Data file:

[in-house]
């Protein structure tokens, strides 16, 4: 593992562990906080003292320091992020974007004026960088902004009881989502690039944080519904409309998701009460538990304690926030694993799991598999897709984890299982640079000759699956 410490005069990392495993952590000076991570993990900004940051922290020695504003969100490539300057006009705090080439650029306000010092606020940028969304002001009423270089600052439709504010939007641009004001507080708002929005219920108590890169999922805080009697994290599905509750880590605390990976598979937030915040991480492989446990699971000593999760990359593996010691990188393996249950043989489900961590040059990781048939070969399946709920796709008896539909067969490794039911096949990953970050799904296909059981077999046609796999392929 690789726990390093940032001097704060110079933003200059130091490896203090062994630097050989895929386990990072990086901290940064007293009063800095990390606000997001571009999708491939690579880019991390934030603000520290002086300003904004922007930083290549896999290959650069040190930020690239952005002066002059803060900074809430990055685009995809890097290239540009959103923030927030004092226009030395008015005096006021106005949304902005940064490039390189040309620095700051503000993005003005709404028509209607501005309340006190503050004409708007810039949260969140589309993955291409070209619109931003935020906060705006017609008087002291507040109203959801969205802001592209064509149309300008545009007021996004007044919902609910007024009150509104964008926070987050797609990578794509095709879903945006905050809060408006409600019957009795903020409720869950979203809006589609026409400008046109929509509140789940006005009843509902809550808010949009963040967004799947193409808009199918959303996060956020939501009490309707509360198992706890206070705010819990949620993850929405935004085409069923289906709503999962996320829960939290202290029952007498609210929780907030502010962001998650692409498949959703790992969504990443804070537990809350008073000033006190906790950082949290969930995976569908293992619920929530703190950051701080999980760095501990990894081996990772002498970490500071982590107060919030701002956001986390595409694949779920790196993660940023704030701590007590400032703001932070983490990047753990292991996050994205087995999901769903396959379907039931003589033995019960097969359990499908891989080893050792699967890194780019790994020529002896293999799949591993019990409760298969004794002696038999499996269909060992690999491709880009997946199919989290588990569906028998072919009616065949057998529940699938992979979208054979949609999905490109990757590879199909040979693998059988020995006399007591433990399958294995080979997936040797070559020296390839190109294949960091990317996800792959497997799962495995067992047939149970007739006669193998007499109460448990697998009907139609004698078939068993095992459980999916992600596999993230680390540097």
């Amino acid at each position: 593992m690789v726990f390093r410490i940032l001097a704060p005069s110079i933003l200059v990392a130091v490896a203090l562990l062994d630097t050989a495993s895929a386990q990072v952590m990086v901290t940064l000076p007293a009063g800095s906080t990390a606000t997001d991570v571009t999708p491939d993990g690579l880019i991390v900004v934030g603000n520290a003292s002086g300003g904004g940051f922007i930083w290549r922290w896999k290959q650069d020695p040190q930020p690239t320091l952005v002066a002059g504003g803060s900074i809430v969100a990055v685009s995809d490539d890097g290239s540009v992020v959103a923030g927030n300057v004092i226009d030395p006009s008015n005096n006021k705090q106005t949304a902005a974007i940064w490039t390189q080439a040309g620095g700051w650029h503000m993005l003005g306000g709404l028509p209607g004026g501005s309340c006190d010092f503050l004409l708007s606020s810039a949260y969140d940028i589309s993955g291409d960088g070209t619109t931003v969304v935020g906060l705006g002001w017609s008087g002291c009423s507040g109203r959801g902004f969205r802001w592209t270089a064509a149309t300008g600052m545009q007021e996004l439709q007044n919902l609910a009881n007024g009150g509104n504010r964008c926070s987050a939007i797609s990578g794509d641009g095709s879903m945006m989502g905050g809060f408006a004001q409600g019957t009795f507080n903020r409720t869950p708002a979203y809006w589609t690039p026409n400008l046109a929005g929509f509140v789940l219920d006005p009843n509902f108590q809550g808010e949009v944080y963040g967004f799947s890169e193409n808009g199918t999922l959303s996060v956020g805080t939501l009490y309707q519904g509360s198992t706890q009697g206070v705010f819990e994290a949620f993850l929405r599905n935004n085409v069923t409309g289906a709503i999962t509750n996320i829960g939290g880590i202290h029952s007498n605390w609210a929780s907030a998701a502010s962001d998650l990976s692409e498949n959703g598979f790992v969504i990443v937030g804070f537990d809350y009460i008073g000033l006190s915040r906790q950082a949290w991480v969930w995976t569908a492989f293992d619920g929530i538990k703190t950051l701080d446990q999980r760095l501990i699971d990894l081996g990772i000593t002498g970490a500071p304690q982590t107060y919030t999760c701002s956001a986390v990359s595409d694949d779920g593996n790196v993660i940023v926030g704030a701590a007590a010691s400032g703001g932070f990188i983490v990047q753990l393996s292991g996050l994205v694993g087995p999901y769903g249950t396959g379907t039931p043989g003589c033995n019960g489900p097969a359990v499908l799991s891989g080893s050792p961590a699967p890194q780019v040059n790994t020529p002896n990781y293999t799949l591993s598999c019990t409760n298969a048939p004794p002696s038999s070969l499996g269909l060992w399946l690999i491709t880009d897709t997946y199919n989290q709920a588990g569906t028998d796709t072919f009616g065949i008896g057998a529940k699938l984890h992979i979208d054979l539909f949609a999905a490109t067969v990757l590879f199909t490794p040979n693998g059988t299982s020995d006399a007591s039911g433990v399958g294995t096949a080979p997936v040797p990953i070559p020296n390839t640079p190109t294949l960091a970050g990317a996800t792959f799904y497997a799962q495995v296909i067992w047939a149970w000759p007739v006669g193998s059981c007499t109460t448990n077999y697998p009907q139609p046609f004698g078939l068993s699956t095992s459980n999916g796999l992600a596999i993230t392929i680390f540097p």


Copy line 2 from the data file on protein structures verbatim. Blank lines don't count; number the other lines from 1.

């Protein structure tokens, strides 16, 4: 593992562990906080003292320091992020974007004026960088902004009881989502690039944080519904409309998701009460538990304690926030694993799991598999897709984890299982640079000759699956 410490005069990392495993952590000076991570993990900004940051922290020695504003969100490539300057006009705090080439650029306000010092606020940028969304002001009423270089600052439709504010939007641009004001507080708002929005219920108590890169999922805080009697994290599905509750880590605390990976598979937030915040991480492989446990699971000593999760990359593996010691990188393996249950043989489900961590040059990781048939070969399946709920796709008896539909067969490794039911096949990953970050799904296909059981077999046609796999392929 690789726990390093940032001097704060110079933003200059130091490896203090062994630097050989895929386990990072990086901290940064007293009063800095990390606000997001571009999708491939690579880019991390934030603000520290002086300003904004922007930083290549896999290959650069040190930020690239952005002066002059803060900074809430990055685009995809890097290239540009959103923030927030004092226009030395008015005096006021106005949304902005940064490039390189040309620095700051503000993005003005709404028509209607501005309340006190503050004409708007810039949260969140589309993955291409070209619109931003935020906060705006017609008087002291507040109203959801969205802001592209064509149309300008545009007021996004007044919902609910007024009150509104964008926070987050797609990578794509095709879903945006905050809060408006409600019957009795903020409720869950979203809006589609026409400008046109929509509140789940006005009843509902809550808010949009963040967004799947193409808009199918959303996060956020939501009490309707509360198992706890206070705010819990949620993850929405935004085409069923289906709503999962996320829960939290202290029952007498609210929780907030502010962001998650692409498949959703790992969504990443804070537990809350008073000033006190906790950082949290969930995976569908293992619920929530703190950051701080999980760095501990990894081996990772002498970490500071982590107060919030701002956001986390595409694949779920790196993660940023704030701590007590400032703001932070983490990047753990292991996050994205087995999901769903396959379907039931003589033995019960097969359990499908891989080893050792699967890194780019790994020529002896293999799949591993019990409760298969004794002696038999499996269909060992690999491709880009997946199919989290588990569906028998072919009616065949057998529940699938992979979208054979949609999905490109990757590879199909040979693998059988020995006399007591433990399958294995080979997936040797070559020296390839190109294949960091990317996800792959497997799962495995067992047939149970007739006669193998007499109460448990697998009907139609004698078939068993095992459980999916992600596999993230680390540097």